He lived a peripatetic life, travelling widely throughout his life. Before World War II, he spent periods working in hotels, wrote a play, worked as a coal miner and produced his best-known novel. During World War II, he rose to the rank of Captain in the Welsh Guards. Following the war, he worked as a journalist, covering the Nuremberg Trials, and then as a screenwriter for MGM. Late in his life, he lived in Eilat, Israel.
Llewellyn married twice: his first wife was Nona Sonstenby, whom he married in 1952 and divorced in 1968, and his second wife was Susan Heimann, whom he married in 1974.
Richard Llewellyn died in Dublin on 30 November 1983.
Several of his novels dealt with a Welsh theme, the best-known being How Green Was My Valley (1939), which won international acclaim and was made into a classic Hollywood film. It immortalised the way of life of the South Wales Valleys coal mining communities, where Llewellyn spent a small amount of time with his grandfather. Three sequels followed.
Llewellyn's novels often included the recurring element of protagonists who assume new identities (as they are transplanted into foreign cultures), such as the character Edmund Trothe whose adventures extend through several spy adventure books.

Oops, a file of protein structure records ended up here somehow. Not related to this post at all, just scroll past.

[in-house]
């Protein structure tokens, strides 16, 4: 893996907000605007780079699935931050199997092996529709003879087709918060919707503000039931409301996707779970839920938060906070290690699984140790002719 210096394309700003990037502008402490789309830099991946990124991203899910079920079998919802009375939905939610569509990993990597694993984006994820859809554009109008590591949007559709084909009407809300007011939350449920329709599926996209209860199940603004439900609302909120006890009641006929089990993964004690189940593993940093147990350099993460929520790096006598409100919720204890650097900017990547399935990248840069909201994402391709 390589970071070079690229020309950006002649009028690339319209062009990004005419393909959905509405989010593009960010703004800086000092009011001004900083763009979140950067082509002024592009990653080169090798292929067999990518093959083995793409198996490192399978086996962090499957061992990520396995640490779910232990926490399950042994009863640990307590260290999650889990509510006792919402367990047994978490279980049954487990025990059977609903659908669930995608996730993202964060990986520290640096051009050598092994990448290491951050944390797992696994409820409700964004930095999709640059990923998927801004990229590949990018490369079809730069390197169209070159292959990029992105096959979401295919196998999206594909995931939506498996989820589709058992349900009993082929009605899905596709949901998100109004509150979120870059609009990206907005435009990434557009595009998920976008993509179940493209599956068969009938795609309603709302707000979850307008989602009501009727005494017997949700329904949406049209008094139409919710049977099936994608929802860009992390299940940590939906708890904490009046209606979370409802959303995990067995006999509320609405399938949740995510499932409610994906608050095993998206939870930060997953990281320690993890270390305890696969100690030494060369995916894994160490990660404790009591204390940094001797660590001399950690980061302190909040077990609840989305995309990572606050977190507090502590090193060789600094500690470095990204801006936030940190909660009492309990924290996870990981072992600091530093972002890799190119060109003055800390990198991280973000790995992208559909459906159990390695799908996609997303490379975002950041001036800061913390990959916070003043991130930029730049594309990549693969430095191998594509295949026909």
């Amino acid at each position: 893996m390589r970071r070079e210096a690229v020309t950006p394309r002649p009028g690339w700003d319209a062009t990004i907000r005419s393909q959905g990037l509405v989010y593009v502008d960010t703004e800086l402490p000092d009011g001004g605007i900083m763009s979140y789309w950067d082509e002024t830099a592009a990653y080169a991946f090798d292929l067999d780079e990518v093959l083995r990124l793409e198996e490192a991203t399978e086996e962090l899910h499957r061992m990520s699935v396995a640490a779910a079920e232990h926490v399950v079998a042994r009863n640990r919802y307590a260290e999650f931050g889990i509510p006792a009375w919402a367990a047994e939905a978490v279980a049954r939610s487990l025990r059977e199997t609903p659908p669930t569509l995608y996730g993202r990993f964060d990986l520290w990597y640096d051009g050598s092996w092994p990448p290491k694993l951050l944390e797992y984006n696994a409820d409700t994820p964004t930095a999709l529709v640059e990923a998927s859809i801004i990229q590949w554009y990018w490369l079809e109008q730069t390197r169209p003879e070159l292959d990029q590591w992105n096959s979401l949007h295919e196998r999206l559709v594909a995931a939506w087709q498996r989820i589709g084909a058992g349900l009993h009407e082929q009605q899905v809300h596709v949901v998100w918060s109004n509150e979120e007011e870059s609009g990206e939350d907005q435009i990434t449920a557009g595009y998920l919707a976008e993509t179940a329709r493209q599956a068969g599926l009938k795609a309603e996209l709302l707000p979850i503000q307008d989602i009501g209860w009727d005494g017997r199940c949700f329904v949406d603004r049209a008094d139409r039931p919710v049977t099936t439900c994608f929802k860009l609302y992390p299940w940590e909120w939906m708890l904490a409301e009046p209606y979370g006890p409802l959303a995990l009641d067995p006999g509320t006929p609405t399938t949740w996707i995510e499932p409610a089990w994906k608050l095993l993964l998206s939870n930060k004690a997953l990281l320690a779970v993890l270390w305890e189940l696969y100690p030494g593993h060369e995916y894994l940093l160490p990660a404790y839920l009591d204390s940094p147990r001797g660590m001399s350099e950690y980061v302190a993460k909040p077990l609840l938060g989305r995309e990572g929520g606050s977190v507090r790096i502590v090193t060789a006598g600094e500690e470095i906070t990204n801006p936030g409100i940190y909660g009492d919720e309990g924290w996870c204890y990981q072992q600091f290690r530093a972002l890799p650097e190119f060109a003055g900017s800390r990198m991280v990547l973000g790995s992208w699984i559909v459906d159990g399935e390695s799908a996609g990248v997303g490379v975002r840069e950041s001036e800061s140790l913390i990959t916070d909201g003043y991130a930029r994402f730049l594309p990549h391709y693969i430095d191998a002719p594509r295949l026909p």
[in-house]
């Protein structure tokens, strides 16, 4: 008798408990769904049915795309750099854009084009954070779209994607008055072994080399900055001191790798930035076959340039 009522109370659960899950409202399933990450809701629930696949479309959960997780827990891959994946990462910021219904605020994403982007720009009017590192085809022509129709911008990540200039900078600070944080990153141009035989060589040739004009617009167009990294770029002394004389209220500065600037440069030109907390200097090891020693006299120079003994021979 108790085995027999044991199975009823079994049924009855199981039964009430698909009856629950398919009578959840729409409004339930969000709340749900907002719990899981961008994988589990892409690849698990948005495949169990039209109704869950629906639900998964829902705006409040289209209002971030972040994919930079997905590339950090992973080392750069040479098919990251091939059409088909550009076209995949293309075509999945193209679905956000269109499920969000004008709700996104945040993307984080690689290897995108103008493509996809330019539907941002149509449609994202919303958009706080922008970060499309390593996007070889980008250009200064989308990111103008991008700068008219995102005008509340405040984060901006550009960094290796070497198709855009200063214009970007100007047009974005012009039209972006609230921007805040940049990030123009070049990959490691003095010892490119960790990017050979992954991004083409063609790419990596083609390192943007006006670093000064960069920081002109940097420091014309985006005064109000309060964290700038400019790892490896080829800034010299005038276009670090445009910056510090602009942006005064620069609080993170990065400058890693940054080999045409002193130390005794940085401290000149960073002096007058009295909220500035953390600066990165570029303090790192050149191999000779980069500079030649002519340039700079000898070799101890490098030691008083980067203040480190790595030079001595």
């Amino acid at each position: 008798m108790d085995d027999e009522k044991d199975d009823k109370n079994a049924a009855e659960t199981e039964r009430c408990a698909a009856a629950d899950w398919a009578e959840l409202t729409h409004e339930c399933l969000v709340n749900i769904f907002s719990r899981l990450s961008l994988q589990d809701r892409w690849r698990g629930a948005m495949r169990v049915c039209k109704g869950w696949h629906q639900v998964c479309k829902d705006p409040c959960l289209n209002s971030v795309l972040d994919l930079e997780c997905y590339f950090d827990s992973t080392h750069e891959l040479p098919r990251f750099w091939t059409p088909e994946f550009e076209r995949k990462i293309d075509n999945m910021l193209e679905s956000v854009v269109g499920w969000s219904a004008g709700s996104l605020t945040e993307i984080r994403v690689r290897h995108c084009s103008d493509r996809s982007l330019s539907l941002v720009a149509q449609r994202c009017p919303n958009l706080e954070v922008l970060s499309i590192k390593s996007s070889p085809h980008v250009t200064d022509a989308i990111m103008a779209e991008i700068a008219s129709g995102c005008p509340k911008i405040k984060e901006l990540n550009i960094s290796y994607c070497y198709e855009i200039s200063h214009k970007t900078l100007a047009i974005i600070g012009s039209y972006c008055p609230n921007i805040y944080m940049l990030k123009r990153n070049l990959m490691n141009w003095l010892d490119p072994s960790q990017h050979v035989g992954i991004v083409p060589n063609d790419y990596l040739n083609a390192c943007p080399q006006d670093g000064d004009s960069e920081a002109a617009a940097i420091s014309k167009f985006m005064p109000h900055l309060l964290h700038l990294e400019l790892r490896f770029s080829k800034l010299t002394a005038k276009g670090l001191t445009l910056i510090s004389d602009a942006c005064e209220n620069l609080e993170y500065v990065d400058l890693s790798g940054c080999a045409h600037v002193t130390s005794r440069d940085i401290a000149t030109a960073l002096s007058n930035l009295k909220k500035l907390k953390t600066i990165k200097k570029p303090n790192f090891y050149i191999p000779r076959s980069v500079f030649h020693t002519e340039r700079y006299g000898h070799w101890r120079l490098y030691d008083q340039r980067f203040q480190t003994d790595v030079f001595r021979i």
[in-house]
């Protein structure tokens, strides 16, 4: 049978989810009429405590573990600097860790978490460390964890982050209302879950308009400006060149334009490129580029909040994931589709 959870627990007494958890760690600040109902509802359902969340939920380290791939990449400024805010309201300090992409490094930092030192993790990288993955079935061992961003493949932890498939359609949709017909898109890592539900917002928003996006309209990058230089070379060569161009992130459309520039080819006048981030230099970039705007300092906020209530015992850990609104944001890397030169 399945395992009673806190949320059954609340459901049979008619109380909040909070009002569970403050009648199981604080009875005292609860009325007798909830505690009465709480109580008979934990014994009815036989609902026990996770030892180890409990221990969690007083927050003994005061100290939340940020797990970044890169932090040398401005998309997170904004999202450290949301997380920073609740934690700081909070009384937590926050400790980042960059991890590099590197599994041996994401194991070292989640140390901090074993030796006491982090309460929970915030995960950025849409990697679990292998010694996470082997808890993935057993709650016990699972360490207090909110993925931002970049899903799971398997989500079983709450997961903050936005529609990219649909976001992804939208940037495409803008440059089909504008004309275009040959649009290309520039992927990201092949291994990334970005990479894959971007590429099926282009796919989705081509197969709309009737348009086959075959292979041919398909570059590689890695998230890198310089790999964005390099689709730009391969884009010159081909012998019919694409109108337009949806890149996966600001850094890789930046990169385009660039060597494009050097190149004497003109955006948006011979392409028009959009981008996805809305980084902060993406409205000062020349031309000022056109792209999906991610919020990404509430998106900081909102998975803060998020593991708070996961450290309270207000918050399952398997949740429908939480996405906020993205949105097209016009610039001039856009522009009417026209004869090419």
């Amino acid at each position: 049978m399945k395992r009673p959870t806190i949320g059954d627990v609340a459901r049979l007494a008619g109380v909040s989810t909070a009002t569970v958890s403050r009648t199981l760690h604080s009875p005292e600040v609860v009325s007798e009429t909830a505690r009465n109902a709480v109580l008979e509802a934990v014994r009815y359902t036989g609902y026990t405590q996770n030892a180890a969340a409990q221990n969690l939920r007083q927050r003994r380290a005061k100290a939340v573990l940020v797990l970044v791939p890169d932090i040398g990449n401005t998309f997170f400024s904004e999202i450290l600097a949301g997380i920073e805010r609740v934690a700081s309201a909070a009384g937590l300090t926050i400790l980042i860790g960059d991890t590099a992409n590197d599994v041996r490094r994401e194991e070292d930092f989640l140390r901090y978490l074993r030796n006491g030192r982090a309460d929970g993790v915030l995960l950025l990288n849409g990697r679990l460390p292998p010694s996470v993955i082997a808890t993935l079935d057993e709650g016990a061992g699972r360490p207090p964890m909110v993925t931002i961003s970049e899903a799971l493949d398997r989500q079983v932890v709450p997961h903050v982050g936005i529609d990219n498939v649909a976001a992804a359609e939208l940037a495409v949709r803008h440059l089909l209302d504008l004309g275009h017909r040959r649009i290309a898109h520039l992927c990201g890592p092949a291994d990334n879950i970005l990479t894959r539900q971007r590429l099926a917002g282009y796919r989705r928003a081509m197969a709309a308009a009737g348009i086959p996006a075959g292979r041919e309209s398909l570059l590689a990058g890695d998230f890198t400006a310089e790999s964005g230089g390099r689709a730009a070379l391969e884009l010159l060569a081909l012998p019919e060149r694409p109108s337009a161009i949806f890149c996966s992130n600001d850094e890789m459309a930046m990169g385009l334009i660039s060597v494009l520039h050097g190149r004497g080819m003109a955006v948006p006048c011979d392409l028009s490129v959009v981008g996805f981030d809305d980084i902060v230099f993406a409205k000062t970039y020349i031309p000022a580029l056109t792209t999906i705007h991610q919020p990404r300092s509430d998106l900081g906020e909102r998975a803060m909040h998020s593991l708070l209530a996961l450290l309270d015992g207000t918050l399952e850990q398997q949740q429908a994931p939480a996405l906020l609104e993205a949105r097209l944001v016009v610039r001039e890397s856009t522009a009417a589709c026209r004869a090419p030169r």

- Poison Pen: A Play in Three Acts (1938)
- How Green Was My Valley (1939)
- None but the Lonely Heart (1943)
- A Few Flowers for Shiner (1950)
- A Flame for Doubting Thomas (1954)
- Sweet Witch (1955)
- Mr. Hamish Gleave (1956)
- The Flame of Hercules (1957)
- Warden of the Smoke and Bells (1958)
- Chez Pavan (1959)
- Up into the Singing Mountain (1960)
- A Man in a Mirror (1964)
- Sweet Morn of Judas' Day (1965)
- Down Where the Moon is Small (1966)
- Bride of Israel My Love (1973)
- Hill of Many Dreams (1974)
- Green, Green My Valley Now (1975)
- At Sunrise, the Rough Music (1976)
- Tell Me Now and Again (1977)
- A Night of Bright Stars (1979)
- I Stand on a Quiet Shore (1982)
- Edmund Trothe series
- End of the Rug (1969)
- But We Didn't Get the Fox (1970)
- White Horse to Banbury Cross (1972)
- The Night is a Child (1974)
- "True birthplace of Wales's literary hero". BBC News. BBC. 1999-12-05. Retrieved 2010-04-06.
- Ruthven, KK (2001). Faking Literature. Cambridge University Press. p. 13. ISBN 0-521-66015-7.
- "BBC Wales – Arts - Richard Llewellyn". BBC Cymru Wales website. BBC Cymru Wales. 28 November 2008. Retrieved 2010-04-05.
- Dictionary of National Biography "Lloyd, Richard Dafydd Vivian Llewellyn (1906–1983)" Check
|url=value (help). Sep 2004. Retrieved 2010-04-11.
- Llewellyn, Richard, 1906-1983 Archived 2013-12-12 at the Wayback Machine.
- What appears to be his birth certificate gives his name as Richard Herbert V Lloyd, see http://www.freebmd.org.uk
- "Books and Authors", The New York Times, 16 February 1941, page BR12. ProQuest Historical Newspapers The New York Times (1851–2007).